The Sound of Freedom Needs to Be Heard in India!
Population: 1.3 billion
Christian percentage: 2.2
Dominant Religion: Hinduism
Persecution Ranking: 10
Have you seen the movie “Sound of Freedom”? It’s about human trafficking in Latin America, but the situation is worldwide, including India. They might use the victim as an unwilling organ donor, a domestic servant, a beggar, a child soldier or a prostitute. In India, they use girls as wives for men in places like Haryana where there is an uneven sex ratio.
For centuries, the Indian state of West Bengal has suffered from natural disasters such as floods and cyclones. It is in a low-lying area that gets flooded regularly. Survivors are sent to refugee camps and shelters. Each time this happens, traffickers come to take advantage of poor families that have lost their harvest. Sometimes traffickers approach parents, telling them about a bogus work opportunity for their child. Others go directly to the children themselves.
Girls who want more work opportunities are especially vulnerable to their lies. One common technique is to tell the victim she will earn good money. Instead, criminals force victims into debt. Out of their meager wages, they owe for transportation, food and lodging, and the end result is greater debt.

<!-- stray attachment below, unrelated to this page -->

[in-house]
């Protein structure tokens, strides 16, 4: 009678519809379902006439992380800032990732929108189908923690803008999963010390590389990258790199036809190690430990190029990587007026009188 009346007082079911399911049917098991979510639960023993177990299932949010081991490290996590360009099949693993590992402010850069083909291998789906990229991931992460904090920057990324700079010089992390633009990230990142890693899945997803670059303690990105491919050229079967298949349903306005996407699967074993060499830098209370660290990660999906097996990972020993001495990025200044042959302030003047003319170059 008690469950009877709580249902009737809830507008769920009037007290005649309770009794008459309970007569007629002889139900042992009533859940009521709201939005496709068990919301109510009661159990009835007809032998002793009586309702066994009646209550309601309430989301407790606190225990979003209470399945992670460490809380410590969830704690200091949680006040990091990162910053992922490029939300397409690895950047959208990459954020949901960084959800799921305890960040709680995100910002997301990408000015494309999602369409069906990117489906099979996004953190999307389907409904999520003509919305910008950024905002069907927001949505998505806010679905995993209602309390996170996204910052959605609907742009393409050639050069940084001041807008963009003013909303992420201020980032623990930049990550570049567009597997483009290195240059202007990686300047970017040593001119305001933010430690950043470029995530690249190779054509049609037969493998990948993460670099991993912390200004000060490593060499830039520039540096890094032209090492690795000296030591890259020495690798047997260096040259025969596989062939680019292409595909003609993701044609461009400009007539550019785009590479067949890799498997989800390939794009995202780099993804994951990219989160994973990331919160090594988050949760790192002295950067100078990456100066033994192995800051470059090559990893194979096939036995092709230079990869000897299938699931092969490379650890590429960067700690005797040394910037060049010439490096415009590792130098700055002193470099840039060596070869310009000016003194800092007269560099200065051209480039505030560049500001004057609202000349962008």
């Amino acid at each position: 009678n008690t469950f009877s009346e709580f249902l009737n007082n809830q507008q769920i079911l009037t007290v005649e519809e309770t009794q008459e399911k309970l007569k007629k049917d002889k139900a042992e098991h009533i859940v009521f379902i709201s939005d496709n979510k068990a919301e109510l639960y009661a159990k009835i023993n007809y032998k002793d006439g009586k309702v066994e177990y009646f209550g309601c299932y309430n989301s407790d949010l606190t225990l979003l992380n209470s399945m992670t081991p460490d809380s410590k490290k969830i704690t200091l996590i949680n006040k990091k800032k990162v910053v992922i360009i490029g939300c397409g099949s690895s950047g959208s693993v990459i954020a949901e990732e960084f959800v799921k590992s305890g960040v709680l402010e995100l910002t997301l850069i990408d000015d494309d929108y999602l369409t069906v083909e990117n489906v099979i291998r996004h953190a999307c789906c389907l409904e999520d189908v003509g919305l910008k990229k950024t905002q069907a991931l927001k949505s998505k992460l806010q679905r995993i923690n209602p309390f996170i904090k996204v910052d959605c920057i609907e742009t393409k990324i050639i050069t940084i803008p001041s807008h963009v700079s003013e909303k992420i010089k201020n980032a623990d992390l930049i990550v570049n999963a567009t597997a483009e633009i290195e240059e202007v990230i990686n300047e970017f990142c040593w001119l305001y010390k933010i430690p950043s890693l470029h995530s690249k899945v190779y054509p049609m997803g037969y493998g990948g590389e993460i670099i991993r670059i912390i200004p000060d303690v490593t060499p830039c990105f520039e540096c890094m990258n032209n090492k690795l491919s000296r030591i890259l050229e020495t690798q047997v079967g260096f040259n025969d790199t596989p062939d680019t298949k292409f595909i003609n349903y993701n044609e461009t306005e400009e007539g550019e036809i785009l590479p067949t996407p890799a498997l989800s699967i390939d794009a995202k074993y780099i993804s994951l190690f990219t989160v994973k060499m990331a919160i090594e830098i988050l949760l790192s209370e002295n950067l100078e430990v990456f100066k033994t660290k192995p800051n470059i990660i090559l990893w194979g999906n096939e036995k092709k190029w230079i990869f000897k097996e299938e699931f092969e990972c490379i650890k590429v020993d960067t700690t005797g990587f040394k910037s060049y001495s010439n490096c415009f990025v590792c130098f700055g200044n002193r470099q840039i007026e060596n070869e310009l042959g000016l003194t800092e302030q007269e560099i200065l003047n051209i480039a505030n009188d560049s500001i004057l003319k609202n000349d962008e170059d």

To recruit unwilling prostitutes, brothels use a woman who herself was trafficked as a child. She promises the girl a job. At other times, a young man uses romance as a deadly hook, convincing her on social media to meet him. Then he takes her to a place where she is beaten, raped and forced into prostitution.
More often than not a child never re-unites with her family, but those who do return face a cruel surprise. Instead of dealing with her as a victim, the community puts her through shame and ridicule for being trafficked. Communities view her as immoral if she was forced into sex slavery. This makes her situation even more unbearable. Some turn to drugs or fall into severe depression. Post-Traumatic Stress Disorder (PTSD) is very common. A small number excuse and identify with their captors, blaming themselves for the ordeal.
There is a great need for Christian counselors to help all involved. Families and communities need to understand those who have been trafficked are victims who had no choice in the matter. Potential victims need to learn how to identify and avoid human traffickers. Ideally, those who are vulnerable should learn marketable skills, so they don’t accept the bait of traffickers.
There are efforts to help in these areas, but they are few and far between. India’s population is so large, and the poverty rate is so high that it’s hard to reach everyone. This is where loving Christians can make a huge difference.
- Borgen Magazine. Addressing Human Trafficking in India. March 7, 2023.
- The Guardian. ‘I trusted him’: human trafficking surges in cyclone-hit east India. June 13, 2023
- The Diplomat. For Indian Girls, ‘Every Case of Trafficking Is a Failed Revolution. September 20, 2022.
- World Vision. Surviving trafficking in India: Samira’s story. February 3, 2021.